Hemostasis is the process that forms a barrier to blood loss at the site of blood vessel injury and limits it to that site. Primary hemostasis is the first phase; a plug is formed by the platelets at the site of vessel injury. Secondary hemostasis follows where the plug is strengthened by the addition of fibrin.
Fibrin is produced through a series of complex biochemical reactions when soluble plasma proteins, known as coagulation factors, associate with the platelet plug and the injured vessel.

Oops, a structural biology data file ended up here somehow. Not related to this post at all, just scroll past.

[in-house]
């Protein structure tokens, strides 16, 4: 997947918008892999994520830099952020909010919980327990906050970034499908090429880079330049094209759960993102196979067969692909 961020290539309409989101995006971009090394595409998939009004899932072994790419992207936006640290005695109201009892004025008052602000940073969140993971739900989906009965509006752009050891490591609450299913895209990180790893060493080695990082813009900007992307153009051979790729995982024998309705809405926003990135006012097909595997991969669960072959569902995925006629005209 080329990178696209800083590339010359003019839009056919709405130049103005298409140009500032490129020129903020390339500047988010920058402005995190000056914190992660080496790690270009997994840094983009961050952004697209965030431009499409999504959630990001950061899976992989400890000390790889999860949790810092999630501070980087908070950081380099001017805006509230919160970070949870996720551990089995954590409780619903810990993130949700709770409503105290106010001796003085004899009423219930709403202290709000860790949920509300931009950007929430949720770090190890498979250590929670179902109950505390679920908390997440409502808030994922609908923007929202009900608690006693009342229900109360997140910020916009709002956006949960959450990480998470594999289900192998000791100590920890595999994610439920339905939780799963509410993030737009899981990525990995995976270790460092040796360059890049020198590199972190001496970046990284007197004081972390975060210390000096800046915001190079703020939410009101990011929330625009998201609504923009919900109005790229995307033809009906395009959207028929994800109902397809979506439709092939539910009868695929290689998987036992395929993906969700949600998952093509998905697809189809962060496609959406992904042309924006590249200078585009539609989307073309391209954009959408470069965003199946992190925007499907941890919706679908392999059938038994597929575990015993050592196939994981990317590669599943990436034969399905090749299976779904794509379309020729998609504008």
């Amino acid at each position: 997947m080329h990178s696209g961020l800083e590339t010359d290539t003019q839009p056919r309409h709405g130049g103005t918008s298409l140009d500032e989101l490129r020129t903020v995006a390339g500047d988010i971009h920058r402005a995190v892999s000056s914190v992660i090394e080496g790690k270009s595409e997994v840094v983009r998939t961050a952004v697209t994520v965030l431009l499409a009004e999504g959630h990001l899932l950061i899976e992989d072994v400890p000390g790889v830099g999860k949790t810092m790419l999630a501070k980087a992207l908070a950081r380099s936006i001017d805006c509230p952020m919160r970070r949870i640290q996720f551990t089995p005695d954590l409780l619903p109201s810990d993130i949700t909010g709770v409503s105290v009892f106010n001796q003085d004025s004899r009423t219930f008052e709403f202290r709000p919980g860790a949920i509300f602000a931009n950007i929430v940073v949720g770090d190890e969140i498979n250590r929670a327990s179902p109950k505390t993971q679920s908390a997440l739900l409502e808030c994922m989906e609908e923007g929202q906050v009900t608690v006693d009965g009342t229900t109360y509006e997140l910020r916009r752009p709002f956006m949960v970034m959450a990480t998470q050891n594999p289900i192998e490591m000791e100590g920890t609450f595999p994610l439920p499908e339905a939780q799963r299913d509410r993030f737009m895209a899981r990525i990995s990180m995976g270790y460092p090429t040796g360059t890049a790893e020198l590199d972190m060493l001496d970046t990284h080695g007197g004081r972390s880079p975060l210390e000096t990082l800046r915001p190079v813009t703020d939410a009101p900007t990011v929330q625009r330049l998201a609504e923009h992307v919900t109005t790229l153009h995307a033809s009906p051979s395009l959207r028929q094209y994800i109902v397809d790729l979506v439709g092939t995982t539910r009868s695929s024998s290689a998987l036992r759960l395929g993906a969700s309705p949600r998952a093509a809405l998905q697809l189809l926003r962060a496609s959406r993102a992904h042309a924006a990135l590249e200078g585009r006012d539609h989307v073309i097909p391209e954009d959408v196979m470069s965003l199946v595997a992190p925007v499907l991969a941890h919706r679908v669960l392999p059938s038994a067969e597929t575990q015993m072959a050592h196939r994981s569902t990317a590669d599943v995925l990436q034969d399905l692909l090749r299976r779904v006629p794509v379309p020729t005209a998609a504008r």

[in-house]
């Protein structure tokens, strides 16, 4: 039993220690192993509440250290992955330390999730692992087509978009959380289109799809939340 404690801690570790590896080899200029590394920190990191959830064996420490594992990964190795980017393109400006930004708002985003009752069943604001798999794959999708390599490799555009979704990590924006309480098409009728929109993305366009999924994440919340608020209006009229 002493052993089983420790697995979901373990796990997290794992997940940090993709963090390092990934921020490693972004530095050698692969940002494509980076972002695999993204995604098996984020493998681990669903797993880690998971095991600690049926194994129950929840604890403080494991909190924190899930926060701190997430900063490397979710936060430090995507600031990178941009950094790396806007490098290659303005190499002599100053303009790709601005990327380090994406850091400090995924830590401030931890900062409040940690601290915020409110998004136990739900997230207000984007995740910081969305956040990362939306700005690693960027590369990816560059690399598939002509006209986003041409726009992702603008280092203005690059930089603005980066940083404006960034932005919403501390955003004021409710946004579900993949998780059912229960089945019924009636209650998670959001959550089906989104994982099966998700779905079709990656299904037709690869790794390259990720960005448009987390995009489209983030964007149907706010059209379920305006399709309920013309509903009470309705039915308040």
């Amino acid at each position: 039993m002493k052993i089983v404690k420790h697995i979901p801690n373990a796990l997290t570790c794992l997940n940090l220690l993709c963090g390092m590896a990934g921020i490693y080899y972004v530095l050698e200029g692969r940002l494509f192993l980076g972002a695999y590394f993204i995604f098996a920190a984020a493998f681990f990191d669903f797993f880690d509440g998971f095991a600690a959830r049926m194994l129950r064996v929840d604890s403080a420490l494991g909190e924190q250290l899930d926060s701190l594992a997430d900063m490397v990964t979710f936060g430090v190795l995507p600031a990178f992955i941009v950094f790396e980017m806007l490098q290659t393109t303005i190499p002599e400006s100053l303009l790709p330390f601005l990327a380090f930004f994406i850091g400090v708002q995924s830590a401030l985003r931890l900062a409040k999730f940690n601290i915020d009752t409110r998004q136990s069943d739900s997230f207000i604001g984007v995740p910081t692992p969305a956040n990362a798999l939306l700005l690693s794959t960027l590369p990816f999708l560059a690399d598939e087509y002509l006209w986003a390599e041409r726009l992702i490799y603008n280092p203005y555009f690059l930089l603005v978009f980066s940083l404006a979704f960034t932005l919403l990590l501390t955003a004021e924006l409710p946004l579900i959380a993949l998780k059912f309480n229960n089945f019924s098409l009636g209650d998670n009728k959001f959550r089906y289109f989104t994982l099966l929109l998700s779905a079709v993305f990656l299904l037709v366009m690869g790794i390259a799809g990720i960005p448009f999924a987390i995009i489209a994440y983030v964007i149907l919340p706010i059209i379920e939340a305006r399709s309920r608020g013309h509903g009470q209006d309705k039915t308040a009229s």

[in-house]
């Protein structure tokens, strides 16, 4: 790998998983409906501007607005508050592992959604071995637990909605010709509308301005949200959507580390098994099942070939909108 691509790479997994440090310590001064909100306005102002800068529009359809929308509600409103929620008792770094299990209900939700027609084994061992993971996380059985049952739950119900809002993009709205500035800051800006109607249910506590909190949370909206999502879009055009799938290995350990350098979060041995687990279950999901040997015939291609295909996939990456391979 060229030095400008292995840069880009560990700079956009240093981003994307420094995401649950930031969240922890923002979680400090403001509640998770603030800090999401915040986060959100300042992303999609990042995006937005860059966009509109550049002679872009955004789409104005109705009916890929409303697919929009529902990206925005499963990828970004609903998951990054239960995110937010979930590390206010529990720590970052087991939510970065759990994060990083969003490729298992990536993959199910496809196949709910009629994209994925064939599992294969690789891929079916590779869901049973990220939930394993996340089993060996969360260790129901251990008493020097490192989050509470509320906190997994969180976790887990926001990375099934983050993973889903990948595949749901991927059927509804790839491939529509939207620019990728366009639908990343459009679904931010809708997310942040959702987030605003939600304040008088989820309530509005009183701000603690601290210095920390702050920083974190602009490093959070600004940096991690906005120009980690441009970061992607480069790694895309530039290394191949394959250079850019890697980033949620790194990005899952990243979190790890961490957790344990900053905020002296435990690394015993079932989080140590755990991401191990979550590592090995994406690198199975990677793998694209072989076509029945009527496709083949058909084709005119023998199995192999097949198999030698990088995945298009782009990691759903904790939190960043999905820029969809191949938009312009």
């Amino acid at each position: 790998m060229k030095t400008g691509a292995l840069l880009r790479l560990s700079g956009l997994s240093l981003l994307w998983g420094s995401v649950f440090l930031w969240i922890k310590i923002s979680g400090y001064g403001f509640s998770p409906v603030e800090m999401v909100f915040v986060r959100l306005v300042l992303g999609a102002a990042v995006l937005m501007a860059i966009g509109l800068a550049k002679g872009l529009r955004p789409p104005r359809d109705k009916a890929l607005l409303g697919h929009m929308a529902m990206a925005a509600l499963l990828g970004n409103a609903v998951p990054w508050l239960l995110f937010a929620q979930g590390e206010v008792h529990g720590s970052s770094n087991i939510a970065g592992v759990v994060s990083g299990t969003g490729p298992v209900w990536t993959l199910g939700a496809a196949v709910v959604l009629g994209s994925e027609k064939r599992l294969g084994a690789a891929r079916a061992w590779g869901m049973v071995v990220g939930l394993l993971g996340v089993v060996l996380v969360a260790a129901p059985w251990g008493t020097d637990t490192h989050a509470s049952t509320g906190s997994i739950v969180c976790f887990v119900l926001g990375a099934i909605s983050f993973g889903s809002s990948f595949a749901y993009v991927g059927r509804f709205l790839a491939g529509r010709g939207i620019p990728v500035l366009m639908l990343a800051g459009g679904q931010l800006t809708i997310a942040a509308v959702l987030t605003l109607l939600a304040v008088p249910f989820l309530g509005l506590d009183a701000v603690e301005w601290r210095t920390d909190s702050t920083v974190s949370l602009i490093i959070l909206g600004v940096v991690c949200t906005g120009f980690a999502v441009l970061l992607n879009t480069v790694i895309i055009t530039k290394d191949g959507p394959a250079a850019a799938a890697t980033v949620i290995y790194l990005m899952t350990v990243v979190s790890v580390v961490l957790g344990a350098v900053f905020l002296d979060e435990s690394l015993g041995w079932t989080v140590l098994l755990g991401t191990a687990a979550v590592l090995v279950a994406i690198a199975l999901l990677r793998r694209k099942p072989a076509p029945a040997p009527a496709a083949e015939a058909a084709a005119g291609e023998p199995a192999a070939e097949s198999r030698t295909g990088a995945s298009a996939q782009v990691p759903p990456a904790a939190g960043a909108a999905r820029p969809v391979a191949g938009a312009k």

von Willebrand disease (vWD) is the most commonly inherited bleeding disorder. Acquired disorders of platelet function may result from the effect of certain drugs on normal platelet function.
D-dimer is a specific marker of fibrinolysis and is present in the circulation as part of the normal wound healing process, however it is a great diagnostic marker for thrombotic conditions. One of the most common and potentially lethal of these conditions is venous thromboembolism: deep vein thrombosis (DVT) and pulmonary embolism (PE).
Immunoassays have been developed to determine hemostatic status by measuring the concentration of peptides, proteins, and coagulation factors found in the patient’s sample.